The results of the study were presented in a special issue of the Taiwan Journal of Democracy
The project started from the assumption that the impact of the financial crisis of 2008-2009 and the following economic recession had consequences that could potentially prove to be detrimental to the future wellbeing of global democracy. The study aimed to conceptualise the problem theoretically in preparation for an empirical follow-up during which to collect and analyze data to support or refute the tentative conclusions. The project assumed that the crisis created conditions for a potential shift away from the existing trend of new democracies trying to emulate the established democracies of the North-West that in the belief that the latter were on an ever-progressing economic development path. The crisis revealed that the well-established democracies were in fact hit hardest, and were affected more than some of the authoritarian countries, especially China.
A guiding hypothesis of the project held that as the crisis spread around the globe and begun to exert a heavy economic toll on most nations the conviction that democracy and economic development that benefits citizens go hand in hand might weaken and confidence in democracy itself might start to erode. The project explored the crisis from that very perspective, that is, from the perspective of how the crisis could affect the quality of democracy around the globe, how well democratic politics serve as a defensive mechanism, and whether democracies were in fact best equipped to address a crisis than non-democracies.
The conceptual phase of the project was supported institutionally by the Stellenbosch Institute for Advanced Study (STIAS).
The research results were presented in a book entitled Democracy under stress: The global crisis and beyond.
The project utilised and built on an earlier comparative research undertaking that included the study of South Africa, Chile, South Korea, Poland and (East) Germany. Having previously assessed transitions to democracy in those countries and having established that to a greater or lesser degree the examined countries were crafting their democracies quite successfully, the now more relevant question was that of quality of these young democracies. For that purpose Sweden and (the now unified) Germany were added to the sample to offer a comparative perspective against which to measure democratic progress, or lack thereof. At the same time Turkey was included as an Islamic country to expand the cultural comparative base.
The project examined the seven cases on two levels: A historical-philosophical level, where it pondered the underlying impact of traditional culture, and on an empirical-theoretical level, where it looked at the elite-mass public dimension in the context of political culture. In the latter case the project drew on data from its own-run elite surveys in the seven countries on value orientations and attitudes of the elites to assess the quality of leadership. Utilising the corresponding questionnaire used earlier by the World Values Survey (WVS) made it possible to compare the results of both the surveys to establish to what extent the values of the elites and those of ordinary citizens converged or diverged. The correlations were subsequently examined according to a set of hypotheses formulated for the purposes of the project and referring to quality of democracy.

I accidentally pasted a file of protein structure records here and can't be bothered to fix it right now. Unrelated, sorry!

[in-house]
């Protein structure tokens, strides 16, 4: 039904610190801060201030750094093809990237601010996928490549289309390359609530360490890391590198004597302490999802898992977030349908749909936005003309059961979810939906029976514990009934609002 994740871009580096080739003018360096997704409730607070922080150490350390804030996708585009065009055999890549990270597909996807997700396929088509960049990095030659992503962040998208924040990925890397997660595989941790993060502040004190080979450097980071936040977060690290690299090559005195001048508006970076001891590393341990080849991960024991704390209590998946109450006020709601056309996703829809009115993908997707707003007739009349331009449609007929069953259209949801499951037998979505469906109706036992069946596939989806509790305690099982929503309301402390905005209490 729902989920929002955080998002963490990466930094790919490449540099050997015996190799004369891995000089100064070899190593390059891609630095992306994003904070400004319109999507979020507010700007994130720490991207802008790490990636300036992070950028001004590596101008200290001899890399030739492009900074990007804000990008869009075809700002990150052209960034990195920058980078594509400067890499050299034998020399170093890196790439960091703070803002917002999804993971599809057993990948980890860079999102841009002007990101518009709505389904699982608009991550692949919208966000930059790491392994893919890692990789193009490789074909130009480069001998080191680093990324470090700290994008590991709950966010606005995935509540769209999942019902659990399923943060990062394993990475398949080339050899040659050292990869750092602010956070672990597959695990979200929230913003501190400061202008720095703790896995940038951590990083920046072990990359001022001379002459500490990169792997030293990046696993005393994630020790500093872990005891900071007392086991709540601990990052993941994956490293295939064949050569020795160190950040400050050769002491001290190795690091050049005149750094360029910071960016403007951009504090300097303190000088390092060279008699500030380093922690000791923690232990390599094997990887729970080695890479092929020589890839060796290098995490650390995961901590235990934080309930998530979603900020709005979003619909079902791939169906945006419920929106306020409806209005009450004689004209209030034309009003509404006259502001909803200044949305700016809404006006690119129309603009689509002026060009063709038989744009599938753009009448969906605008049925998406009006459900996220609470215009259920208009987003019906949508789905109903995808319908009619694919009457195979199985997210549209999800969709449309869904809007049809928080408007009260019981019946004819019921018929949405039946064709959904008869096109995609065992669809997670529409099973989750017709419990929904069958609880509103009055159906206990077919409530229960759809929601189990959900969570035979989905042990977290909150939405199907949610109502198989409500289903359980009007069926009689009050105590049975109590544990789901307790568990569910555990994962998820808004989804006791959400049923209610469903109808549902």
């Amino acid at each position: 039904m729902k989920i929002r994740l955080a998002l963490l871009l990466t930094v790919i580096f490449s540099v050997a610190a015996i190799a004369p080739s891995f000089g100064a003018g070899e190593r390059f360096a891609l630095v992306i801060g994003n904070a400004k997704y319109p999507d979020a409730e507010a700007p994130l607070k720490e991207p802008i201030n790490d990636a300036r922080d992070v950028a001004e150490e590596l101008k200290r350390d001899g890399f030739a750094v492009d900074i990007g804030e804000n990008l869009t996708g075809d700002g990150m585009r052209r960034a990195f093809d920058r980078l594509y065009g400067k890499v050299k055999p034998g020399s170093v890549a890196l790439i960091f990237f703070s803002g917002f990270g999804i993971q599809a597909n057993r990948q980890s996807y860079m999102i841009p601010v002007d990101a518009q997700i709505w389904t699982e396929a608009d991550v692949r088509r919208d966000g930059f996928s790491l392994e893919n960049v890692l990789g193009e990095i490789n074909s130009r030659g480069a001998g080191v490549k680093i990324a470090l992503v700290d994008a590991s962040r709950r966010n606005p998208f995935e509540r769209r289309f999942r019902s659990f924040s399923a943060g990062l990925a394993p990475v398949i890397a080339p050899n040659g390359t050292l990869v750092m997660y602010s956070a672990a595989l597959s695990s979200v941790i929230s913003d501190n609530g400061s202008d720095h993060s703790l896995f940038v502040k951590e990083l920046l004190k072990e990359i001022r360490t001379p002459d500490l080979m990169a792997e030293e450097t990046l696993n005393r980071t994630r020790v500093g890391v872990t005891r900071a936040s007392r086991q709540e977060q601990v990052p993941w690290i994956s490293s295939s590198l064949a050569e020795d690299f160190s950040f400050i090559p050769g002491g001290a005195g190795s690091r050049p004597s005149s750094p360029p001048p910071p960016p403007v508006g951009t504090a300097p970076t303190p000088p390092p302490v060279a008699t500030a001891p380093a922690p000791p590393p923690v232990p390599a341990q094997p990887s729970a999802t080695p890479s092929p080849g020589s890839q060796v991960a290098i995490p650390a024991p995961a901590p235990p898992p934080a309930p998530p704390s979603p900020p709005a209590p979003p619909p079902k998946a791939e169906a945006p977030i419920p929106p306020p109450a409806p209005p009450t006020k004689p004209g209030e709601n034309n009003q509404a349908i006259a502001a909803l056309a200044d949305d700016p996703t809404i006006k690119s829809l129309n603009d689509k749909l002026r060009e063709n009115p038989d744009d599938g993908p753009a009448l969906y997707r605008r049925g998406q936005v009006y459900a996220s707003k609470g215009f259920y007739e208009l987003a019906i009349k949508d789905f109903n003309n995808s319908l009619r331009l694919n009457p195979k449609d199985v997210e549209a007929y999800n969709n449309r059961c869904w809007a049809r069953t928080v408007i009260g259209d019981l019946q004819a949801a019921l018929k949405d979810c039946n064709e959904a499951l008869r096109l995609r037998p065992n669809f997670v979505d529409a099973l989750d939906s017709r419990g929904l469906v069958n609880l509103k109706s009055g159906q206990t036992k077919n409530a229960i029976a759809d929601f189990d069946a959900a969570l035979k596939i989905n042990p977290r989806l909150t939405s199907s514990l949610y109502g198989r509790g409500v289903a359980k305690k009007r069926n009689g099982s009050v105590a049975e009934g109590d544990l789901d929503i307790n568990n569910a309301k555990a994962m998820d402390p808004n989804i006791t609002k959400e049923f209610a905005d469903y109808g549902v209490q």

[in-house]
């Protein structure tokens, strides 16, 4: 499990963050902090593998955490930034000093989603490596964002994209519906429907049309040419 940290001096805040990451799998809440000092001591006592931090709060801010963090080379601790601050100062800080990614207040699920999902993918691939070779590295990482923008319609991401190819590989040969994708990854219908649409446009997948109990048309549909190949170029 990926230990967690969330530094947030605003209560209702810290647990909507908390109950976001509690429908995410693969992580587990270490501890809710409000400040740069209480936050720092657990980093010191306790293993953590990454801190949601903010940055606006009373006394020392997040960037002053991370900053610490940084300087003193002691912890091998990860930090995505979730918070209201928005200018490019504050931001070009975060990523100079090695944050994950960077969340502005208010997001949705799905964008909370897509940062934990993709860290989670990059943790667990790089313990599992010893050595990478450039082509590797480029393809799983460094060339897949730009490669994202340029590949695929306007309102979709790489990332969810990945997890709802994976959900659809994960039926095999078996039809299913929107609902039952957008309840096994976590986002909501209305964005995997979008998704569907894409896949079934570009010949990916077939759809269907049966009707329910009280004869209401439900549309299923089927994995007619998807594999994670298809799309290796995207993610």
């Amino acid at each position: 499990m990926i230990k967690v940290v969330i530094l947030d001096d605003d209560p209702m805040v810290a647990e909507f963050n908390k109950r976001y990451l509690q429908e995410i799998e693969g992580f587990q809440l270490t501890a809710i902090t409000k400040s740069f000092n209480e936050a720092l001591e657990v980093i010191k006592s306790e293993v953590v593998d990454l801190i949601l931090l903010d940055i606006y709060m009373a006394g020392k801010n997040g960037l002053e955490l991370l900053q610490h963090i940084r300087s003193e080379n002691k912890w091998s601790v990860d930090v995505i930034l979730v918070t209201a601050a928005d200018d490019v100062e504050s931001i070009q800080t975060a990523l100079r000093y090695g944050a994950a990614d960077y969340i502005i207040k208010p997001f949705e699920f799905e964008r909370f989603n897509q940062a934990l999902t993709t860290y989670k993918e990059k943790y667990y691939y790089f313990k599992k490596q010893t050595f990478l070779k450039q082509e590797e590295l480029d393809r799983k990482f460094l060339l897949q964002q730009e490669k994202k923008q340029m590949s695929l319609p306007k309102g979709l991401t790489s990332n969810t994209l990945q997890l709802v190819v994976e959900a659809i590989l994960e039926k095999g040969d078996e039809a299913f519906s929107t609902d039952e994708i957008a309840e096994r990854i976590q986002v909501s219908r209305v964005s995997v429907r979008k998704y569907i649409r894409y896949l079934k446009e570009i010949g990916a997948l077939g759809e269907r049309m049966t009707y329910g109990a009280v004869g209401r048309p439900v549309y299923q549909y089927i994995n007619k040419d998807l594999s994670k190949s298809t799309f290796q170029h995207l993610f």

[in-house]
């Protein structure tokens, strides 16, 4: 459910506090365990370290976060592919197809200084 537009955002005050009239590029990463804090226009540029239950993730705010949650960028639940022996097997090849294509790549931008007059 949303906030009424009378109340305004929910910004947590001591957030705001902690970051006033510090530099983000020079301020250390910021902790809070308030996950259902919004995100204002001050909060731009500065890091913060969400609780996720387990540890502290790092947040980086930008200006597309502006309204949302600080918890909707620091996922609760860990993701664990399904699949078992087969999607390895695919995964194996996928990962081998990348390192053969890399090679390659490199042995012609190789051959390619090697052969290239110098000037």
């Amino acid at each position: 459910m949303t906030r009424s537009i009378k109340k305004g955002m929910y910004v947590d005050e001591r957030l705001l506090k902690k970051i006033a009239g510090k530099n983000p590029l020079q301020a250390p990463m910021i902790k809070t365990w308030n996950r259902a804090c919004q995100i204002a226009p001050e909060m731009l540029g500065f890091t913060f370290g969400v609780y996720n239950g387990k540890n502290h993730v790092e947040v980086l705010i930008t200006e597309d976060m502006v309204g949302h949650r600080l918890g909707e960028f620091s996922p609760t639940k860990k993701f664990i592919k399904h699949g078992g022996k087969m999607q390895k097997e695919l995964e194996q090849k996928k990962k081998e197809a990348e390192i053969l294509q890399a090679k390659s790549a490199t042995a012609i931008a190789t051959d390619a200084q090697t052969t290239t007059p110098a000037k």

The research results were presented in a book entitled Democracy under scrutiny: Elites, citizens, cultures
The project – as all the others in the research programme – was located at the crossroads of political science, sociology, economics, philosophy and history. The analyses focused on the conditions of transformation in systems where the general direction of democratisation and the liberalisation of social systems was similar, but where cultural and historical conditions were vastly different, as were the different types of autocracy from which the individual cases departed. The latter included apartheid, communism, authoritarian-bureaucratic or military bureaucratic system, and political authoritarianism.
The analyses were conducted in the arenas of political society, civil society and economic society. Seeking to capture both the universal and the specific aspects impacting transition, historical memory was included as a separate arena. The taken approach went well beyond the scope of existing at the time studies on transformation, which were usually restricted to one geo-political region examining countries and societies in similar historical and cultural contexts and facing similar political and social problems.
The research results were presented in a book entitled Democracy under construction: Patterns from four continents